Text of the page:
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Building Blocks for Mortgage Success

Building Blocks for Mortgage Success

In order to build the perfect plan for your new home, you’ll need to know what your credit score means, how much you can get approved for and how much house you can afford. A better understanding of these three things helps make the process easy.

What does my credit score mean?

Your credit score is one of the most important factors considered when you apply for a mortgage. The higher your credit score, the lower the interest rates you’ll qualify for. A higher credit score also means you’re more likely to pay your loan back and make on-time payments.

That's why it's so important to understand the breakdown of your credit score. If you have bad credit, you'll want to work on improving your score before applying for a mortgage. If you have good credit, you'll want to make sure you maintain it by avoiding taking on any new debt before you apply.

How much can I get approved for?

In addition to your credit score, your debt-to-income (DTI) ratio and loan-to-value (LTV) ratio also influence how much you can borrow.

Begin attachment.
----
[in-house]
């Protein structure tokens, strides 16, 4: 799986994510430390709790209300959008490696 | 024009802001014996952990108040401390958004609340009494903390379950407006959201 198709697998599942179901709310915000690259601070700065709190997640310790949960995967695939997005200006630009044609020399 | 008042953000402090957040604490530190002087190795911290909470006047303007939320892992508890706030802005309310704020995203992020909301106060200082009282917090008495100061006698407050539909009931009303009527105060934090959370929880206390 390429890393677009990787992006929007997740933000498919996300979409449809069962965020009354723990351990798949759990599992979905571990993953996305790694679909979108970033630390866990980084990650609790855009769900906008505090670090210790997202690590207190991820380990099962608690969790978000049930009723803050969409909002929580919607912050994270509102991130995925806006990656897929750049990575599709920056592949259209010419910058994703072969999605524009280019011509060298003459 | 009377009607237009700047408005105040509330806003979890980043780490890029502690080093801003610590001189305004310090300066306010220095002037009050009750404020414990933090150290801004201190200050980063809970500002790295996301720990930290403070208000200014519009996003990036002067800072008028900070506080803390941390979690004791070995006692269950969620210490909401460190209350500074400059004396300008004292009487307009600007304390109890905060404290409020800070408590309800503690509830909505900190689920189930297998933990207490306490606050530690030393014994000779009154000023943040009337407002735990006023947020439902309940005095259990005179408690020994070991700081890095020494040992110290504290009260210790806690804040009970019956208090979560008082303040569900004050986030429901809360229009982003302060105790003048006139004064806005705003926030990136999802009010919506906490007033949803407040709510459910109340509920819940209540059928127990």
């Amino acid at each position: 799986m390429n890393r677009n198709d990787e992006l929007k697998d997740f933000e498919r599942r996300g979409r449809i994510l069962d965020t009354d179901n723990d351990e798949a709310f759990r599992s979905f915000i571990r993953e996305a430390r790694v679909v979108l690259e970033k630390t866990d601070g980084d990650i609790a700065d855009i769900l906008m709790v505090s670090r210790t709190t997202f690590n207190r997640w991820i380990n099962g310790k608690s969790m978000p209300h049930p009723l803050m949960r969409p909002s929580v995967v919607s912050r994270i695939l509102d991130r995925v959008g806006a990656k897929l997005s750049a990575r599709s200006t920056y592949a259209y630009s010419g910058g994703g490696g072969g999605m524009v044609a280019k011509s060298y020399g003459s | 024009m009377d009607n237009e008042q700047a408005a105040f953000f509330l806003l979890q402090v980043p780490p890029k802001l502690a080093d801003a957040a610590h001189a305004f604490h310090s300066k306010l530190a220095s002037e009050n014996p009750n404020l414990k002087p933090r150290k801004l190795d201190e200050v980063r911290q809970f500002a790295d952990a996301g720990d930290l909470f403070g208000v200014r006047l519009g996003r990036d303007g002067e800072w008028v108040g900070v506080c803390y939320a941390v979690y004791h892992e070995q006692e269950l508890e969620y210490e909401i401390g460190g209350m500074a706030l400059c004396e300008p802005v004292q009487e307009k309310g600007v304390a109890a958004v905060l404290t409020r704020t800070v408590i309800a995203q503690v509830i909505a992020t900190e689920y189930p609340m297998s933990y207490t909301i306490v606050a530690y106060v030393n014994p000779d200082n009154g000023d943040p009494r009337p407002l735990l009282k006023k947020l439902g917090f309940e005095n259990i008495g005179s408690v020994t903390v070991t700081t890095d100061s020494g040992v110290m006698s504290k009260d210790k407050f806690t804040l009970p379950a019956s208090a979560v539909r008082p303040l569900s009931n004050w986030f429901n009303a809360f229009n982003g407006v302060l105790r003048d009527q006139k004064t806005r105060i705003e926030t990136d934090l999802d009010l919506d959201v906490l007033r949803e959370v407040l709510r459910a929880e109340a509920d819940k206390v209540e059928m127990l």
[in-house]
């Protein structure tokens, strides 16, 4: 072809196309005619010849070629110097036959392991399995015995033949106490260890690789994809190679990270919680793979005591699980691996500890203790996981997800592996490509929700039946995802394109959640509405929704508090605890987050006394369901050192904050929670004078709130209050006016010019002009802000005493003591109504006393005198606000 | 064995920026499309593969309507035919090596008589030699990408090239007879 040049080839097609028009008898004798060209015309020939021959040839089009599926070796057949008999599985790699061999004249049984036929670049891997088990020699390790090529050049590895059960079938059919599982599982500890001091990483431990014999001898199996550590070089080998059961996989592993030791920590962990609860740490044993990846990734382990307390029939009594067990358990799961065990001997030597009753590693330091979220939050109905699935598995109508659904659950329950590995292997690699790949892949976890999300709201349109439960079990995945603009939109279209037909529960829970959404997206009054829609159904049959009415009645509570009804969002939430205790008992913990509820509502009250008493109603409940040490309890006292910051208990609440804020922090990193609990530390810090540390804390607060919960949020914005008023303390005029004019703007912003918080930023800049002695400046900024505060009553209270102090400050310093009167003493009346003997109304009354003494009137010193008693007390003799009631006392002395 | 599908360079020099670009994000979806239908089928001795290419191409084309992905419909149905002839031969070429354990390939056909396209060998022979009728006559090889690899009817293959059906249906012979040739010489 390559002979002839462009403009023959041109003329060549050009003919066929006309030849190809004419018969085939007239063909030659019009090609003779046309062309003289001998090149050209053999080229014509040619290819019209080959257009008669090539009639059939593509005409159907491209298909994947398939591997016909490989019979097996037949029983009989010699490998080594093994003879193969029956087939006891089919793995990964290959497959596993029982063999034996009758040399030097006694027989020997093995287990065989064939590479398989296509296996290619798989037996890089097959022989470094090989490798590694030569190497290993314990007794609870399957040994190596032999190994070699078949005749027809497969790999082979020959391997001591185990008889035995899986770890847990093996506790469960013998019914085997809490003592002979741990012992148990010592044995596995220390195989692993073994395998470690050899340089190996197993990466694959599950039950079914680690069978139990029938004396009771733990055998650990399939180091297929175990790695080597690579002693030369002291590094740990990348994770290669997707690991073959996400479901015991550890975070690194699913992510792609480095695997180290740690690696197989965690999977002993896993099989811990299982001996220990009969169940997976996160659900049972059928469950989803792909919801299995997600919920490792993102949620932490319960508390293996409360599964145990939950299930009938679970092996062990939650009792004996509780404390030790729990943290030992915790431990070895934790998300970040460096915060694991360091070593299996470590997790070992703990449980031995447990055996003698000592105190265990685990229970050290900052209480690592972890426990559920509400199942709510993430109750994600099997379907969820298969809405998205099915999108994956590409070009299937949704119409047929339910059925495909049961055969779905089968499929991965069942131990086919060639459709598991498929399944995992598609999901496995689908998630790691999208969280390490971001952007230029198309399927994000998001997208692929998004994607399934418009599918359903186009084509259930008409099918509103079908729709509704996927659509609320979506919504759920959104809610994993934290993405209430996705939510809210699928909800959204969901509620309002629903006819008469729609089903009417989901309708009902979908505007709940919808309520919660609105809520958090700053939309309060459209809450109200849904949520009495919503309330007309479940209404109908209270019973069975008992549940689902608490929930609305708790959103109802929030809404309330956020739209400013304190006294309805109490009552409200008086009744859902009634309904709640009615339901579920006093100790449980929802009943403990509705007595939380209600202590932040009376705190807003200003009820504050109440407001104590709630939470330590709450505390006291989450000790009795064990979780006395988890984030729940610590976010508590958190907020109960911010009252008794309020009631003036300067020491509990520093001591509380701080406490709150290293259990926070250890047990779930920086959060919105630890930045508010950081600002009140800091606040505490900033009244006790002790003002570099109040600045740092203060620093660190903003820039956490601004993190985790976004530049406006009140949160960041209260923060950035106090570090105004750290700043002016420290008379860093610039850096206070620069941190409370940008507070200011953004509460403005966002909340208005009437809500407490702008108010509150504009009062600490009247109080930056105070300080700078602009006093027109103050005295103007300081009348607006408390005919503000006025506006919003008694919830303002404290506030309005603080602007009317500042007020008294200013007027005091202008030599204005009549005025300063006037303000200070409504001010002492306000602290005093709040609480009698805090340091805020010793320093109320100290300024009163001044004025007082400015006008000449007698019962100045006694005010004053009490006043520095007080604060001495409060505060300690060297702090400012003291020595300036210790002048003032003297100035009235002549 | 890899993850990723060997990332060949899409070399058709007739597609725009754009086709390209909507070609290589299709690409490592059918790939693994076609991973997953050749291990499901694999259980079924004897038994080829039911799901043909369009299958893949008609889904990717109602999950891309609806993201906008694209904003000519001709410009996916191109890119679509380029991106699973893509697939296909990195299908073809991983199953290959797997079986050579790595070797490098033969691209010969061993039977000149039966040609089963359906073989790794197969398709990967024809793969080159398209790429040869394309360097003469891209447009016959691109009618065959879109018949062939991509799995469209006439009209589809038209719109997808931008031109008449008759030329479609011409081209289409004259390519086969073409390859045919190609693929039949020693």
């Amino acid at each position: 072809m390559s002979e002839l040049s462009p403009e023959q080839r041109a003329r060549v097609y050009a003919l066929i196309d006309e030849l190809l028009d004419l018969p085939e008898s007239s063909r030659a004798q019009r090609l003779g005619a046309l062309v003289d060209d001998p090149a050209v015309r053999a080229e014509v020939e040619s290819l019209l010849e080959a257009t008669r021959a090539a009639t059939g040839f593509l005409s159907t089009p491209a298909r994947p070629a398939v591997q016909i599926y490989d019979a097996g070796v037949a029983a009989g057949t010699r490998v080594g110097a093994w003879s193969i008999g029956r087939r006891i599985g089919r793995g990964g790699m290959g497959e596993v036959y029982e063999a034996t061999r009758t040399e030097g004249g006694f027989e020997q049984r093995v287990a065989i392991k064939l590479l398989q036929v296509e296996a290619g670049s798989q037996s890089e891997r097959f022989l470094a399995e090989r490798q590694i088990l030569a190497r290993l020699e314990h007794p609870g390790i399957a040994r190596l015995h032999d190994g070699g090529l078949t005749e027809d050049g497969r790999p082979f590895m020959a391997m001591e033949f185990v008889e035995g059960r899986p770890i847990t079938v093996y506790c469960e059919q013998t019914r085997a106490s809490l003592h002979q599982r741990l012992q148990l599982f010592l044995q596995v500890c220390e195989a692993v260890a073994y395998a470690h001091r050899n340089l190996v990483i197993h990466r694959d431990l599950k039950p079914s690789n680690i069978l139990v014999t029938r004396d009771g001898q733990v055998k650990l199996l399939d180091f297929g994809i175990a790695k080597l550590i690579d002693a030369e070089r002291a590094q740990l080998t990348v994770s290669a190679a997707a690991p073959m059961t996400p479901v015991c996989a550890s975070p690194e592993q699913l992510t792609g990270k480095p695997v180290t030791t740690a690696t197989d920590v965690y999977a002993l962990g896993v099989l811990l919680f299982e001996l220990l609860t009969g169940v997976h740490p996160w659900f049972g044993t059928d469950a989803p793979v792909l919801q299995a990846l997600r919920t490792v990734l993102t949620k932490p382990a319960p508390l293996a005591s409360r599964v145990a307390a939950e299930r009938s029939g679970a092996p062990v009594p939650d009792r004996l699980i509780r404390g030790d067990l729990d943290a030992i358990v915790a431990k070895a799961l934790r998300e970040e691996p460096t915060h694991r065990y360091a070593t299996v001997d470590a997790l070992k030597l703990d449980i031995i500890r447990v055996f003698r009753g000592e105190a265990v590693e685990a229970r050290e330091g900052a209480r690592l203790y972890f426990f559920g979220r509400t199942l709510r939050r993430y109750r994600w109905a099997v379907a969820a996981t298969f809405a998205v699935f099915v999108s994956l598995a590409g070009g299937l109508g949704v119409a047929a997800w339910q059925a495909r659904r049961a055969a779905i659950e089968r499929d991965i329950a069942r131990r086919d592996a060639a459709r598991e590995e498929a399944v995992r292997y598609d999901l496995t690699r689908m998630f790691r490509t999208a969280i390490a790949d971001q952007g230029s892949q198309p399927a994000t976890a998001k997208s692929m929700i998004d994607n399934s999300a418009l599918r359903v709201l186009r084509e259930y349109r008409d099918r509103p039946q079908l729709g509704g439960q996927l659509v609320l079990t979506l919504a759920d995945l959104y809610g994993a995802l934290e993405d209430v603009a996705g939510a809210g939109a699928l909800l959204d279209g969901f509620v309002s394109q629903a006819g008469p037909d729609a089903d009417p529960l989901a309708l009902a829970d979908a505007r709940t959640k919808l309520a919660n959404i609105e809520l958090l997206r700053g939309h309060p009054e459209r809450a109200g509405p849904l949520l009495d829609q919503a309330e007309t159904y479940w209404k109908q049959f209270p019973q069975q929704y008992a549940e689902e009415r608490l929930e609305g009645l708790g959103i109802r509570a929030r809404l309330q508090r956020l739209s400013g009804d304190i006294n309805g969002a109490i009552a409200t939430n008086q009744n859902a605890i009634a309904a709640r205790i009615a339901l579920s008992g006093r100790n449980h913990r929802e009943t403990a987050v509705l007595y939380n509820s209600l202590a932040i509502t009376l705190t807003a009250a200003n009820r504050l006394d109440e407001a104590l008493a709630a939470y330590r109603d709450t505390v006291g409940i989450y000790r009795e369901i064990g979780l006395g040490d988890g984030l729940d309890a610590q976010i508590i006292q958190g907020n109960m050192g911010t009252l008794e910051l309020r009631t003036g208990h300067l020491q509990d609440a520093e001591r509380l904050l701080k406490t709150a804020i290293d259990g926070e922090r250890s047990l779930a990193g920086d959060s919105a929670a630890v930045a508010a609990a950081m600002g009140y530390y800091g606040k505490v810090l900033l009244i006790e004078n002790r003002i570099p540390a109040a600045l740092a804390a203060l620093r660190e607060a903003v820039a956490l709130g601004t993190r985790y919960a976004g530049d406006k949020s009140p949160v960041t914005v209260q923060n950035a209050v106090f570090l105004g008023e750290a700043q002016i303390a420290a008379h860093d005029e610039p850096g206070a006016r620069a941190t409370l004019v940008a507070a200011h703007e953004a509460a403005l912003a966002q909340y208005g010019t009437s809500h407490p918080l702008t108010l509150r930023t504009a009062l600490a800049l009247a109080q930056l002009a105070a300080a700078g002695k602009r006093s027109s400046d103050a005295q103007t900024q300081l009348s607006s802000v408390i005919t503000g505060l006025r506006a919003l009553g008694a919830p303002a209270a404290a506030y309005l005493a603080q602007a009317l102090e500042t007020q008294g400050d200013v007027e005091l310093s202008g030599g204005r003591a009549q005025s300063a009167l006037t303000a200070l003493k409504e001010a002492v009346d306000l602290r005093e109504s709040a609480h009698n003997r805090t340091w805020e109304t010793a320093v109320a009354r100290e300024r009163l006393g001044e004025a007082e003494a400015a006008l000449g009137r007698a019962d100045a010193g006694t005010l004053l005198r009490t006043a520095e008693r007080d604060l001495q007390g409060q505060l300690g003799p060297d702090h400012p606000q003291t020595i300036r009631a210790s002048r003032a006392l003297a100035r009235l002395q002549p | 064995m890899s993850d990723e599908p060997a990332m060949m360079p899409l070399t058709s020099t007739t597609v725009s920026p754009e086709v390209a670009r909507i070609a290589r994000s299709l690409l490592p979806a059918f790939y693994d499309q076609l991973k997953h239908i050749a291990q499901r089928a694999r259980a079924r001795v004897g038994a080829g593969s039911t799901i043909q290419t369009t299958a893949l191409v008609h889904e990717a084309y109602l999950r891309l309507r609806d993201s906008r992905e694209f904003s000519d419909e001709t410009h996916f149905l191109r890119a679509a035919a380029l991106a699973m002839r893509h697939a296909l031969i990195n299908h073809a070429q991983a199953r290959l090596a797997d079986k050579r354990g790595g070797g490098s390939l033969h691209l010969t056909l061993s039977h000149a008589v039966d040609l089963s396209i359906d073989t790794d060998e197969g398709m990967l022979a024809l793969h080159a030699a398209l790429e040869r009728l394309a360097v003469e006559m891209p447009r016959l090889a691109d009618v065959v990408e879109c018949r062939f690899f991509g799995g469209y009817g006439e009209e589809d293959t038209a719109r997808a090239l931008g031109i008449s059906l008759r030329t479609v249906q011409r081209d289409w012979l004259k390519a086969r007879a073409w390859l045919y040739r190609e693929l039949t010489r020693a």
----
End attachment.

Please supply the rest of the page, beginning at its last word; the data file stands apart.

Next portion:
Your DTI ratio is all of your monthly debt payments divided by your gross monthly income. This is how lenders determine that you aren't taking on more debt than you're able to pay back. Generally speaking, the lower your debt-to-income ratio is, the more likely you'll be to qualify for a mortgage. If you find that your DTI ratio is too high, think about how you can lower it. You could pay down your credit cards, reduce other monthly debts, or find ways to increase your income. 

The LTV ratio compares the amount of your mortgage to the apprised value of the property. The higher your down payment, the lower your LTV ratio, which can then result in lower rates and lower monthly payments.
 

How much house can I afford?

Just because you get approved for a large sum doesn’t mean you can afford a house in that price range. Once you find a house you love, you should calculate your monthly payment in order to get a better idea of how much you’ll owe each month prior to taking on the commitment.

It's also important to consider all homeownership expenses before making a decision. Big expenses like your insurance and taxes can sometimes be built into your monthly payment, but you’ll also need to think about upkeep, maintenance, utilities, new furniture, upgrades, etc. 

Buying and owning a home can seem like a huge undertaking. That's why we're here to help you out! If you think you're ready to apply, or have some more questions, contact one of our mortgage specialists today.
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